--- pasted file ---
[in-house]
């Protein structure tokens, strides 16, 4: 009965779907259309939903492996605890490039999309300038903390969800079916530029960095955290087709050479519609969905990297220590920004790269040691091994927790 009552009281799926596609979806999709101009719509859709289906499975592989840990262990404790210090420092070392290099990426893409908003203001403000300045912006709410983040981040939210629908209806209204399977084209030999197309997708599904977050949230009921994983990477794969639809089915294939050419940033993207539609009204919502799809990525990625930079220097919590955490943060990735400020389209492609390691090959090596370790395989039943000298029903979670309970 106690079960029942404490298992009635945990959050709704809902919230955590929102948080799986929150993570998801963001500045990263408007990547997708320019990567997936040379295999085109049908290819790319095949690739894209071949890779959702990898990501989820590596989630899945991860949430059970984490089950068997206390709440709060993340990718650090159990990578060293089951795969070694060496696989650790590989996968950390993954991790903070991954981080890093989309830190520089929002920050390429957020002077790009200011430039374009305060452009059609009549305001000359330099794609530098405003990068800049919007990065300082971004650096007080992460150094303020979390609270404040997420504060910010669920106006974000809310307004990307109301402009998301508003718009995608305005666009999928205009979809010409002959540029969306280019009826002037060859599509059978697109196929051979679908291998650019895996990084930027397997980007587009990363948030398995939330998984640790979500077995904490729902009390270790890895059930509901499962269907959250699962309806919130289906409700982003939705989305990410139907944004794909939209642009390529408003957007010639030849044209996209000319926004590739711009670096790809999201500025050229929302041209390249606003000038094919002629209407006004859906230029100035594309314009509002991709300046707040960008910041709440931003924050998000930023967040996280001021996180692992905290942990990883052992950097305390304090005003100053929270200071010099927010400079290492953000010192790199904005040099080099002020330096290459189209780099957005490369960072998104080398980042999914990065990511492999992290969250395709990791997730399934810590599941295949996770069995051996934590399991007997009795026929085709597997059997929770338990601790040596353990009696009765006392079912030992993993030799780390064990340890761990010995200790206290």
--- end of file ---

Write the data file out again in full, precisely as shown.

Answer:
[in-house]
């Protein structure tokens, strides 16, 4: 009965779907259309939903492996605890490039999309300038903390969800079916530029960095955290087709050479519609969905990297220590920004790269040691091994927790 009552009281799926596609979806999709101009719509859709289906499975592989840990262990404790210090420092070392290099990426893409908003203001403000300045912006709410983040981040939210629908209806209204399977084209030999197309997708599904977050949230009921994983990477794969639809089915294939050419940033993207539609009204919502799809990525990625930079220097919590955490943060990735400020389209492609390691090959090596370790395989039943000298029903979670309970 106690079960029942404490298992009635945990959050709704809902919230955590929102948080799986929150993570998801963001500045990263408007990547997708320019990567997936040379295999085109049908290819790319095949690739894209071949890779959702990898990501989820590596989630899945991860949430059970984490089950068997206390709440709060993340990718650090159990990578060293089951795969070694060496696989650790590989996968950390993954991790903070991954981080890093989309830190520089929002920050390429957020002077790009200011430039374009305060452009059609009549305001000359330099794609530098405003990068800049919007990065300082971004650096007080992460150094303020979390609270404040997420504060910010669920106006974000809310307004990307109301402009998301508003718009995608305005666009999928205009979809010409002959540029969306280019009826002037060859599509059978697109196929051979679908291998650019895996990084930027397997980007587009990363948030398995939330998984640790979500077995904490729902009390270790890895059930509901499962269907959250699962309806919130289906409700982003939705989305990410139907944004794909939209642009390529408003957007010639030849044209996209000319926004590739711009670096790809999201500025050229929302041209390249606003000038094919002629209407006004859906230029100035594309314009509002991709300046707040960008910041709440931003924050998000930023967040996280001021996180692992905290942990990883052992950097305390304090005003100053929270200071010099927010400079290492953000010192790199904005040099080099002020330096290459189209780099957005490369960072998104080398980042999914990065990511492999992290969250395709990791997730399934810590599941295949996770069995051996934590399991007997009795026929085709597997059997929770338990601790040596353990009696009765006392079912030992993993030799780390064990340890761990010995200790206290």